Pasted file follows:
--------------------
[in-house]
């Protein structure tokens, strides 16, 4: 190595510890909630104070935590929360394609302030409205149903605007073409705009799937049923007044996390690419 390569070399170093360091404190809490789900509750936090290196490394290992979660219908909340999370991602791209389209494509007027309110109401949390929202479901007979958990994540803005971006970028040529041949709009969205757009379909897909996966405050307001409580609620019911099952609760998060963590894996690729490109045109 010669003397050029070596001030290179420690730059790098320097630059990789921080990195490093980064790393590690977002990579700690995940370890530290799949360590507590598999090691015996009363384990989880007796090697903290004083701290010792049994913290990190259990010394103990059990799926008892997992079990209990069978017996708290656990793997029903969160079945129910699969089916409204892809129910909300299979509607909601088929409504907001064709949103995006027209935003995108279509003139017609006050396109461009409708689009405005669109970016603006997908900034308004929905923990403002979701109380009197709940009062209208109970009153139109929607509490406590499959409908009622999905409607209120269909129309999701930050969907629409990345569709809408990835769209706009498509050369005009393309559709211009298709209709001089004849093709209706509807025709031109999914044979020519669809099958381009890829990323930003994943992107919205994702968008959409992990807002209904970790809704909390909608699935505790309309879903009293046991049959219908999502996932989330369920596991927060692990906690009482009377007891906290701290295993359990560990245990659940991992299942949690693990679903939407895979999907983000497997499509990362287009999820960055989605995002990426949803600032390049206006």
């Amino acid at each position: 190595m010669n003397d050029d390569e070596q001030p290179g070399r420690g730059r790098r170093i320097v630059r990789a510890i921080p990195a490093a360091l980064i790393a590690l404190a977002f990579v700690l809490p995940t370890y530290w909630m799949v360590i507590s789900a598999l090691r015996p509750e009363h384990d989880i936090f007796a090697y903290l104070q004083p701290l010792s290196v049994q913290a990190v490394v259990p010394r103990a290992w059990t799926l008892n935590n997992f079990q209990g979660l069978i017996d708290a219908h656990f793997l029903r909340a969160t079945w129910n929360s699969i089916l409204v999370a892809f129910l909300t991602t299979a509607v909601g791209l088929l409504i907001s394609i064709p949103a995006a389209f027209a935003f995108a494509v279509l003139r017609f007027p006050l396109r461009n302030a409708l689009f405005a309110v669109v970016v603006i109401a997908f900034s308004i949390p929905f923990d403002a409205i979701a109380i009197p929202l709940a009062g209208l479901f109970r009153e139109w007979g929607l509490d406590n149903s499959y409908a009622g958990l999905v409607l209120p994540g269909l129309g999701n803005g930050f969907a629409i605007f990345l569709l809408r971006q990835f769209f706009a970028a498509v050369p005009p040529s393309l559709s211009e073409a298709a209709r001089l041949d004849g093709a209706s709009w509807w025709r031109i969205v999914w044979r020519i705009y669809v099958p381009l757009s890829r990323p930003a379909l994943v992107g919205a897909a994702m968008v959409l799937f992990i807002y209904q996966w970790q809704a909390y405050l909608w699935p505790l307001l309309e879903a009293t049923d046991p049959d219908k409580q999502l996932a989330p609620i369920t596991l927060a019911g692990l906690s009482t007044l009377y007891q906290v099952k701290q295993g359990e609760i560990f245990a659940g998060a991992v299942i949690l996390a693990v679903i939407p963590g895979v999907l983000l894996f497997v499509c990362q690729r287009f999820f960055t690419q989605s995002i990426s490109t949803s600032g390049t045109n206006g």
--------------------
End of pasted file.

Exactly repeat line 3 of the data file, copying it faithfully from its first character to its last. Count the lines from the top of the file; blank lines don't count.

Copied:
């Amino acid at each position: 190595m010669n003397d050029d390569e070596q001030p290179g070399r420690g730059r790098r170093i320097v630059r990789a510890i921080p990195a490093a360091l980064i790393a590690l404190a977002f990579v700690l809490p995940t370890y530290w909630m799949v360590i507590s789900a598999l090691r015996p509750e009363h384990d989880i936090f007796a090697y903290l104070q004083p701290l010792s290196v049994q913290a990190v490394v259990p010394r103990a290992w059990t799926l008892n935590n997992f079990q209990g979660l069978i017996d708290a219908h656990f793997l029903r909340a969160t079945w129910n929360s699969i089916l409204v999370a892809f129910l909300t991602t299979a509607v909601g791209l088929l409504i907001s394609i064709p949103a995006a389209f027209a935003f995108a494509v279509l003139r017609f007027p006050l396109r461009n302030a409708l689009f405005a309110v669109v970016v603006i109401a997908f900034s308004i949390p929905f923990d403002a409205i979701a109380i009197p929202l709940a009062g209208l479901f109970r009153e139109w007979g929607l509490d406590n149903s499959y409908a009622g958990l999905v409607l209120p994540g269909l129309g999701n803005g930050f969907a629409i605007f990345l569709l809408r971006q990835f769209f706009a970028a498509v050369p005009p040529s393309l559709s211009e073409a298709a209709r001089l041949d004849g093709a209706s709009w509807w025709r031109i969205v999914w044979r020519i705009y669809v099958p381009l757009s890829r990323p930003a379909l994943v992107g919205a897909a994702m968008v959409l799937f992990i807002y209904q996966w970790q809704a909390y405050l909608w699935p505790l307001l309309e879903a009293t049923d046991p049959d219908k409580q999502l996932a989330p609620i369920t596991l927060a019911g692990l906690s009482t007044l009377y007891q906290v099952k701290q295993g359990e609760i560990f245990a659940g998060a991992v299942i949690l996390a693990v679903i939407p963590g895979v999907l983000l894996f497997v499509c990362q690729r287009f999820f960055t690419q989605s995002i990426s490109t949803s600032g390049t045109n206006g």